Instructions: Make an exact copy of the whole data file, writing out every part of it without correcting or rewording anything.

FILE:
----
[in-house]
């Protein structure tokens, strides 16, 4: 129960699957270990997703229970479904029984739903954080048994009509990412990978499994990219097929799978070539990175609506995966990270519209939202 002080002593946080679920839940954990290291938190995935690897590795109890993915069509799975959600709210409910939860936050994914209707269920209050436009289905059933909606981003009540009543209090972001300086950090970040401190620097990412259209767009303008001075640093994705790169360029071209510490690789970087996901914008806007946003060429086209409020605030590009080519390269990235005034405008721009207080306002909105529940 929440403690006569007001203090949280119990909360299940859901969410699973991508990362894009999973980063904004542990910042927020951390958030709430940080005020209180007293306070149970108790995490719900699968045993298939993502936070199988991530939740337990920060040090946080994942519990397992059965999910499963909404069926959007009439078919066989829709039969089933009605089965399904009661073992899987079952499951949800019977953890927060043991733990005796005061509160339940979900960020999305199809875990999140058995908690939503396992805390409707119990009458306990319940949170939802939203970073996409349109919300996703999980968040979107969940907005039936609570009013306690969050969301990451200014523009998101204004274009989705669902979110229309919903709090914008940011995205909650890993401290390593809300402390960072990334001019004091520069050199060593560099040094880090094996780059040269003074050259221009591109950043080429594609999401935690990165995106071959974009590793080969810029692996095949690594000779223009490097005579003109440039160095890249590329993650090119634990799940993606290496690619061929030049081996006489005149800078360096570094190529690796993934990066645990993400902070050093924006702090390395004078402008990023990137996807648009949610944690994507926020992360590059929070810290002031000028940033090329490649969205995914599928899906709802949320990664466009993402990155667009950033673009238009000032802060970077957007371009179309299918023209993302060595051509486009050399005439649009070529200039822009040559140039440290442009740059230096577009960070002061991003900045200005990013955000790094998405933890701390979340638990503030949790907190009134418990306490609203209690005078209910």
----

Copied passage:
[in-house]
């Protein structure tokens, strides 16, 4: 129960699957270990997703229970479904029984739903954080048994009509990412990978499994990219097929799978070539990175609506995966990270519209939202 002080002593946080679920839940954990290291938190995935690897590795109890993915069509799975959600709210409910939860936050994914209707269920209050436009289905059933909606981003009540009543209090972001300086950090970040401190620097990412259209767009303008001075640093994705790169360029071209510490690789970087996901914008806007946003060429086209409020605030590009080519390269990235005034405008721009207080306002909105529940 929440403690006569007001203090949280119990909360299940859901969410699973991508990362894009999973980063904004542990910042927020951390958030709430940080005020209180007293306070149970108790995490719900699968045993298939993502936070199988991530939740337990920060040090946080994942519990397992059965999910499963909404069926959007009439078919066989829709039969089933009605089965399904009661073992899987079952499951949800019977953890927060043991733990005796005061509160339940979900960020999305199809875990999140058995908690939503396992805390409707119990009458306990319940949170939802939203970073996409349109919300996703999980968040979107969940907005039936609570009013306690969050969301990451200014523009998101204004274009989705669902979110229309919903709090914008940011995205909650890993401290390593809300402390960072990334001019004091520069050199060593560099040094880090094996780059040269003074050259221009591109950043080429594609999401935690990165995106071959974009590793080969810029692996095949690594000779223009490097005579003109440039160095890249590329993650090119634990799940993606290496690619061929030049081996006489005149800078360096570094190529690796993934990066645990993400902070050093924006702090390395004078402008990023990137996807648009949610944690994507926020992360590059929070810290002031000028940033090329490649969205995914599928899906709802949320990664466009993402990155667009950033673009238009000032802060970077957007371009179309299918023209993302060595051509486009050399005439649009070529200039822009040559140039440290442009740059230096577009960070002061991003900045200005990013955000790094998405933890701390979340638990503030949790907190009134418990306490609203209690005078209910």